The concerns that have been raised by local campaign group Deptford Is.. about the future of the former Royal Dockyard and the remains of Sayes Court Gardens were echoed this week when the World Monuments Fund placed the two sites on its 2014 ‘watch list’ of endangered sites.
Both sites are under threat from Hong Kong-based developer, Hutchison Whampoa, current owner of the majority of the land. HW has submitted plans for 3,500 new homes that will bury the landscape, which is of international historic significance, largely without trace. WMF Watch list status supports the Deptford Is.. campaign to build on rather than build over the rich history of the area.
“Deptford’s most imminent threat comes from the failure of existing proposals to fully acknowledge and respect the heritage assets that the site has to offer,” said Jonathan Foyle, chief executive of World Monuments Fund (WMF) Britain.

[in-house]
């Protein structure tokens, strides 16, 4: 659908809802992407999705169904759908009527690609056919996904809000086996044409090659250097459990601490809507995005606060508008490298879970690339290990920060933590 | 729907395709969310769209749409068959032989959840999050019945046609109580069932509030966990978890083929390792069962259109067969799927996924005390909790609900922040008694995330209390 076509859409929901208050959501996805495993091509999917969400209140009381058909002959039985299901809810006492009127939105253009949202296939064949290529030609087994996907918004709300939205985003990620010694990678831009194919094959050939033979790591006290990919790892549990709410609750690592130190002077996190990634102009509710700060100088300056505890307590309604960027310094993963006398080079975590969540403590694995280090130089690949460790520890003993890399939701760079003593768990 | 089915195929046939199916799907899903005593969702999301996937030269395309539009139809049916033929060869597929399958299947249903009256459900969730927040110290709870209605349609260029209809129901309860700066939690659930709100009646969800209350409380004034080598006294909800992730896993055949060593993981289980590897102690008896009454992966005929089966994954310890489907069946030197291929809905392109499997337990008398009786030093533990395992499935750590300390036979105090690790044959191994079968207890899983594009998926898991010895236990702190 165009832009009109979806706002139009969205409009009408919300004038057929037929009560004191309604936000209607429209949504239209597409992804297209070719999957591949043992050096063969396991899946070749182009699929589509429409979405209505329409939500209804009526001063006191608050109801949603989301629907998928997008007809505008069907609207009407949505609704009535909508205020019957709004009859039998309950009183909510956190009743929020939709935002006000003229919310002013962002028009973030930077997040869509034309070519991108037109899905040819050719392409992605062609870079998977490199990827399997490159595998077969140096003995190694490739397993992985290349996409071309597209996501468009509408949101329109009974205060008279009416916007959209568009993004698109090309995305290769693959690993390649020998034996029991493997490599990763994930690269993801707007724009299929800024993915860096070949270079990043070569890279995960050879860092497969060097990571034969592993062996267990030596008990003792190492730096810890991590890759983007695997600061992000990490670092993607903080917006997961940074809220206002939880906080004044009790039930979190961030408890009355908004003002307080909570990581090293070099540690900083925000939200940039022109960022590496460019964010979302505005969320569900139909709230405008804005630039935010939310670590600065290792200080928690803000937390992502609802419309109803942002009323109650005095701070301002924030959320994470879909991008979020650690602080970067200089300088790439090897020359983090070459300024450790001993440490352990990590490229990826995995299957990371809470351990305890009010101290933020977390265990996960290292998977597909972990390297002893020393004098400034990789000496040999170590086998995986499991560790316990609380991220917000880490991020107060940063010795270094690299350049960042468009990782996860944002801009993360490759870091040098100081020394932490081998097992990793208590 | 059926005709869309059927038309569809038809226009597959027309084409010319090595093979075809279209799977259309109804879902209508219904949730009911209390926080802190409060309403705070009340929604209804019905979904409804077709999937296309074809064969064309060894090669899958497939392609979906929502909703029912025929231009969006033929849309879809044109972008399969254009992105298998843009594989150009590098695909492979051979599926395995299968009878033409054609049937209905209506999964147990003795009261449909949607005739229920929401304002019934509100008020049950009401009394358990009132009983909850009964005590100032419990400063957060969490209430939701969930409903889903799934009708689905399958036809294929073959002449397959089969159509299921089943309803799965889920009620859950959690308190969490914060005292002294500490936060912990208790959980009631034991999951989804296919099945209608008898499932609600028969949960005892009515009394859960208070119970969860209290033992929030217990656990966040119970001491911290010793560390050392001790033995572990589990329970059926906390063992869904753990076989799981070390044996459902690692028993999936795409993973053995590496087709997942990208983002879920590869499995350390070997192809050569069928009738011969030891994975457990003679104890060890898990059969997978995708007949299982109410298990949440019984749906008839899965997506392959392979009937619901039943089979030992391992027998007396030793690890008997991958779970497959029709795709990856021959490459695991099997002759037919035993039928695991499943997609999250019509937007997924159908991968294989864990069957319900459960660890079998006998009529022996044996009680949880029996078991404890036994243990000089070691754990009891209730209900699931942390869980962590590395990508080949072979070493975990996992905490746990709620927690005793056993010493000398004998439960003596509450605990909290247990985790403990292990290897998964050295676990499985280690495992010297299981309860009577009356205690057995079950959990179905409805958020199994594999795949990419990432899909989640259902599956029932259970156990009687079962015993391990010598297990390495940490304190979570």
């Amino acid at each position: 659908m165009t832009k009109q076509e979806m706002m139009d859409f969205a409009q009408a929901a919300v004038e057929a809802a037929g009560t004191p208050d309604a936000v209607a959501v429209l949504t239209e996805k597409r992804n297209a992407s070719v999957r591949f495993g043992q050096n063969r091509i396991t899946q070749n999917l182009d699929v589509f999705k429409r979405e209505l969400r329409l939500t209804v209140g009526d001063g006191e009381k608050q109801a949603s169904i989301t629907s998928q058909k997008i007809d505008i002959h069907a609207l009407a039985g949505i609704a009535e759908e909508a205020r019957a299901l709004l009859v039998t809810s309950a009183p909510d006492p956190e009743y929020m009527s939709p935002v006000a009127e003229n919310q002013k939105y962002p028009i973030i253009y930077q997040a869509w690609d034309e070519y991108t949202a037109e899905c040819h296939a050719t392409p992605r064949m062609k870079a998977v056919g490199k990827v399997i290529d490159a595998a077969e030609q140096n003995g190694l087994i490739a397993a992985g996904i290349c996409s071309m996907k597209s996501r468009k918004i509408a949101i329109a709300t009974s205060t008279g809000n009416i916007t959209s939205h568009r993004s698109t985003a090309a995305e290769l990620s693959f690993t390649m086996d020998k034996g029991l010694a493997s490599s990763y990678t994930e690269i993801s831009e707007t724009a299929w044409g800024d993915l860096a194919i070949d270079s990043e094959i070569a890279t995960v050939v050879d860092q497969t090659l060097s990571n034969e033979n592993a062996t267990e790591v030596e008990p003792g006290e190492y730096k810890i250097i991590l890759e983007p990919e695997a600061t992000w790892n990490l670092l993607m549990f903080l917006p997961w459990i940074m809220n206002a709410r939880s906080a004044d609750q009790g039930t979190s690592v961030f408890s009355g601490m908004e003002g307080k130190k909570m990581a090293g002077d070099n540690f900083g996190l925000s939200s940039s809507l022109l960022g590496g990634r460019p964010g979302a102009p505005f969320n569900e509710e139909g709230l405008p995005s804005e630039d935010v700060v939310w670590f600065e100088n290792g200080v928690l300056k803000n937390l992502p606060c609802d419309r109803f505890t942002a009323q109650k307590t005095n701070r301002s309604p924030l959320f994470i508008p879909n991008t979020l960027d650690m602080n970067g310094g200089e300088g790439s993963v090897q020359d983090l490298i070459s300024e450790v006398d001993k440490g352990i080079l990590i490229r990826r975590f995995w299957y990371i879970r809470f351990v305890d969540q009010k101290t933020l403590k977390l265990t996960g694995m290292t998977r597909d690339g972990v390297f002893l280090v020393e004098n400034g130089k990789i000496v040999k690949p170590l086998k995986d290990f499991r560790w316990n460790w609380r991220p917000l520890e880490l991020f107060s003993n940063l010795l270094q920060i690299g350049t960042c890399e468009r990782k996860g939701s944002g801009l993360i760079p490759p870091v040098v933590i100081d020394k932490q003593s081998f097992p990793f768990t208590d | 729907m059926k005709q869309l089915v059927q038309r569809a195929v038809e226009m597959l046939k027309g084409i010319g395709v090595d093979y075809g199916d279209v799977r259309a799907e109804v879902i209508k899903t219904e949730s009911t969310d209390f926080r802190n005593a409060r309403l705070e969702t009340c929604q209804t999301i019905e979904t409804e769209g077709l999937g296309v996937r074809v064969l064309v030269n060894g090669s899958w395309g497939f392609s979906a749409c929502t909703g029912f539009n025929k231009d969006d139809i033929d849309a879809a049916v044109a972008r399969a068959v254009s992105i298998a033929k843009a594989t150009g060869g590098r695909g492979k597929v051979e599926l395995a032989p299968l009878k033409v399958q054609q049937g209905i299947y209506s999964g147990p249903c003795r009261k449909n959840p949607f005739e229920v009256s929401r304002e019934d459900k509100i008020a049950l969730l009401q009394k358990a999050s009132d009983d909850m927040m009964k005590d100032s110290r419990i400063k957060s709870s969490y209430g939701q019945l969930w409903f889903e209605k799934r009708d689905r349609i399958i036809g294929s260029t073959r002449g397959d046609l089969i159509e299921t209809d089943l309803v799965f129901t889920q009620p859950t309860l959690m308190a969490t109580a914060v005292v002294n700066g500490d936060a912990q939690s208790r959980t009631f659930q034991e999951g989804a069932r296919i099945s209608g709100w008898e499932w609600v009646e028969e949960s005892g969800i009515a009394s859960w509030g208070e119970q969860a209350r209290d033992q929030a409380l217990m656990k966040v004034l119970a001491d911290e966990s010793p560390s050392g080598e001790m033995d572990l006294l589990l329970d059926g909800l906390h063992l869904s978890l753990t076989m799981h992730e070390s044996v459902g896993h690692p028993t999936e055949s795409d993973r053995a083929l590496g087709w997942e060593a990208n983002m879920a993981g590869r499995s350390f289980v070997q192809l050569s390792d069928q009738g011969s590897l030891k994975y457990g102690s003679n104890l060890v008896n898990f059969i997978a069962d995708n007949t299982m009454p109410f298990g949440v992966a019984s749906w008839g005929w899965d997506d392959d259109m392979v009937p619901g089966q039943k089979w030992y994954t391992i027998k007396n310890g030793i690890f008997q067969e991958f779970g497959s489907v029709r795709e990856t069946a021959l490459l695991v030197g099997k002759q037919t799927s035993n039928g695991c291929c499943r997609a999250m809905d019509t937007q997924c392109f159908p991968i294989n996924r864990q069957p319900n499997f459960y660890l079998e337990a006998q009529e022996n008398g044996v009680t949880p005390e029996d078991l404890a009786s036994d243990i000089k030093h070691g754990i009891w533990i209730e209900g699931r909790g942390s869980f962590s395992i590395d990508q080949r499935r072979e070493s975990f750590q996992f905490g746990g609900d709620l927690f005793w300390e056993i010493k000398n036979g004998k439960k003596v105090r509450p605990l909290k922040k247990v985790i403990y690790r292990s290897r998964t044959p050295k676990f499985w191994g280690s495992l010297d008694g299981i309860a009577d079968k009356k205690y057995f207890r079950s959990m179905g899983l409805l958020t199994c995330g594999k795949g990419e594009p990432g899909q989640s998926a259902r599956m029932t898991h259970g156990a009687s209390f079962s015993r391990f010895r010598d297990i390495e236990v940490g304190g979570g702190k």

“Incorporating the extensive archaeology and combining this with unique public spaces has the potential to strengthen Deptford’s local identity while securing this lost piece of the Thames jigsaw. It would also improve awareness of the little-known existence and overlooked history of the dockyard and gardens on a national stage.”
This announcement underlines what Deptford Is.. and other local campaign groups have been saying for years – that the historical significance of the Convoys Wharf site is of the same status internationally as world-famous places such as the city of Venice and the Inca ruins. The burial of such remains would be a severe blow not only for the local area, but also from a national and international heritage point of view.
The WMF watch list announcement was covered extensively by the press around the world, with some UK coverage highlighting the plight of the dockyard specifically.